Hello, MBA readers,
The House of Representatives approved the Biden administration’s $1.9 trillion American Rescue Plan on Wednesday, meaning the COVID-19 relief package now awaits the president’s signature. Included in the bill are $1,400 direct relief checks for many Americans, an extension of unemployment benefits, and a variety of other aid measures. In Jefferson City, lawmakers have addressed a pair of high-profile tax bills this week. Legislation that would add taxes to online sales by out-of-state vendors gained preliminary House approval. The bill also contains a clause that would lower income taxes. In the Senate, legislators endorsed a proposal that would increase the state gas tax by 12.5 cents over the next five years. In COVID-19 vaccine news, as the state continues to distribute doses, it will begin employing a new distribution model. The system is expected to deliver a larger share of the state’s vaccines to St. Louis and Kansas City, where health officials had raised concerns about shortages relative to other parts of the state.
St. Louis, KC regions to get larger share of Missouri vaccine supply
A new distribution model will allocate vaccines based on the number of eligible residents, rather than overall population. (Missouri Independent)
Trial on Rams departure postponed until January
A judge ruled to postpone the civil trial against Los Angeles Rams owner Stan Kroenke due to concerns that jurors won’t be willing to sit for a likely two-month trial during the pandemic. (St. Louis Post-Dispatch)
Judge blocks Missouri River development incentives
A judge dismissed a lawsuit the city of Maryland Heights filed against St. Louis County for blocking its efforts to promote development on flood-prone land. (St. Louis Post-Dispatch)
Nike announces $250,000 in grants for St. Louis organizations
The athletics apparel company will give the grants to four Black community organizations in the region. (St. Louis Business Journal)
Ashcroft won’t seek GOP nomination for Senate
Missouri Attorney General Jay Ashcroft was considered a potential frontrunner for the U.S. Senate seat after Sen. Roy Blunt announced he wouldn’t seek a third term. (Missouri Independent)
UniGroup acquires technology startup Handled
The Fenton-based moving and transportation company has purchased St. Louis-based Handled, which makes an app to connect users to moving help and home services. (St. Louis Business Journal)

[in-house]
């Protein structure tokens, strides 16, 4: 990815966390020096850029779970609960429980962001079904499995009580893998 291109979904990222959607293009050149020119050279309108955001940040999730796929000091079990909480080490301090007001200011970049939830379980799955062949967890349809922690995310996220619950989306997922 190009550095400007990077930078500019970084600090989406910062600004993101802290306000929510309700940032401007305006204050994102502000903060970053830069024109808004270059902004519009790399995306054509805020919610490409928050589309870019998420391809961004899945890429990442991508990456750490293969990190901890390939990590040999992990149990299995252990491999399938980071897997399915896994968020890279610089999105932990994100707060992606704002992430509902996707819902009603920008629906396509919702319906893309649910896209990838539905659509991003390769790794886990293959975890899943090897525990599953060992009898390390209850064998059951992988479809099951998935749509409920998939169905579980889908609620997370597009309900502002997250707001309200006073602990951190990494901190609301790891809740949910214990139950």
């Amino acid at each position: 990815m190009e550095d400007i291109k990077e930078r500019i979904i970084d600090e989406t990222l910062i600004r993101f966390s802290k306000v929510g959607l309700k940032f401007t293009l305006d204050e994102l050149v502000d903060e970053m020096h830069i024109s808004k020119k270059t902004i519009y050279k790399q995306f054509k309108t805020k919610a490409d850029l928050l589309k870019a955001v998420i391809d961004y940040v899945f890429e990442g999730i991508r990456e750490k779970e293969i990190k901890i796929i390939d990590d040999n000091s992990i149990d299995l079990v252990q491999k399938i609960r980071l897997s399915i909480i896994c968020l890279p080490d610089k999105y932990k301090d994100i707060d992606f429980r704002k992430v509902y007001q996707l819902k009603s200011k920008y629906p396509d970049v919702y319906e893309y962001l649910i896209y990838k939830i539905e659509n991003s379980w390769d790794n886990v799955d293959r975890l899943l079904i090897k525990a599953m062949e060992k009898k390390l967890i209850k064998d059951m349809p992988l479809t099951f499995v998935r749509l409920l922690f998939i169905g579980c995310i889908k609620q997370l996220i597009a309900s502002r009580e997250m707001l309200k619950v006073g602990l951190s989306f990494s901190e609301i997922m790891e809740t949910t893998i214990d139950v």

Wells Fargo Advisors reduces regions, managers
The St. Louis-based investment advisory is downsizing amid a wider cost-cutting effort by its parent, Wells Fargo Co. (Advisor Hub)
Rx Savings Solutions adds home delivery of prescriptions
The Kansas City-area company, which makes prescription price-comparison software, has partnered with Truepill to meet higher demand for home delivery during the pandemic. (Kansas City Business Journal)
Build-A-Bear Workshop sales plummet
The stuffed teddy bear retailer reported a revenue drop of $83 million, or about 25%, and a $25 million annual loss for the 2020 fiscal year. However, a fourth-quarter profit and positive outlook drove up stock prices. (St. Louis Post-Dispatch)
KC’s FairWave Coffee Collective acquires two Kaldi’s locations
The sale of two coffee shops on the Country Club Plaza marks Kaldi’s departure from the Kansas City market. (Kansas City Business Journal)
Oak Park Mall Disney Store to close this month
The closure of the Kansas City-area store is part of a national downsizing that will shutter at least 60 Disney stores. (Kansas City Star)
Say that again
“I was elected to lower taxes and therefore am against this tax. To paraphrase the great Dr. Seuss: One tax, two tax, let’s not, new tax.”
That’s Rep. Brian Seitz, R-Branson, addressing an online sales tax proposal being considered by state legislators, the Columbia Missourian reports. House Bill 554, which won initial House approval Tuesday, would subject online sales by companies without a physical presence in Missouri to state sales taxes. Nestled within the bill is a clause that would lower the state’s income tax rate. Passage of the measure would cause a net loss of $72 million in tax revenue for the state, according to the bill’s fiscal notes. Missouri could lose even more in federal funding if the bill goes into effect. The recent $1.9 trillion COVID-19 relief package passed by Congress includes language that prohibits states from receiving funds if they make new tax cuts, to avoid federal aid being used to offset those revenue losses, the St. Louis Post-Dispatch reports.
The Missouri Senate has given preliminary approval to a proposal that would increase the state’s gas tax by 12.5 cents over five years, the St. Louis Post-Dispatch reports. Currently, the gas tax is 17 cents per gallon, which is the second lowest gas tax in the country. This proposal would increase gas taxes incrementally until they reached 29.5 cents per gallon. Legislators expect this to generate over $460 million in revenue for use on the repair of roads and bridges.
Today is a truly hopeful day for tens of millions of Americans who will benefit from the #AmericanRescuePlan. I’m proud to have supported the bill, which will provide desperately needed relief to American families and help crush #COVID19.
— Rep. Emanuel Cleaver (@repcleaver) March 10, 2021
U.S. Rep. Emanuel Cleaver, D-Kansas City, reacted on Wednesday after the House of Representatives approved the Biden administration’s $1.9 trillion American Rescue Plan, advancing the legislation to the president’s desk. This bill includes $1,400 relief checks for many Americans, as well as an extension of unemployment benefits. The bill will not include a minimum wage increase, which was removed during Senate negotiations. Missouri is expected to receive over $5 billion in aid for use in government, child care, restaurants, schools and increased COVID-19 vaccinations and testing.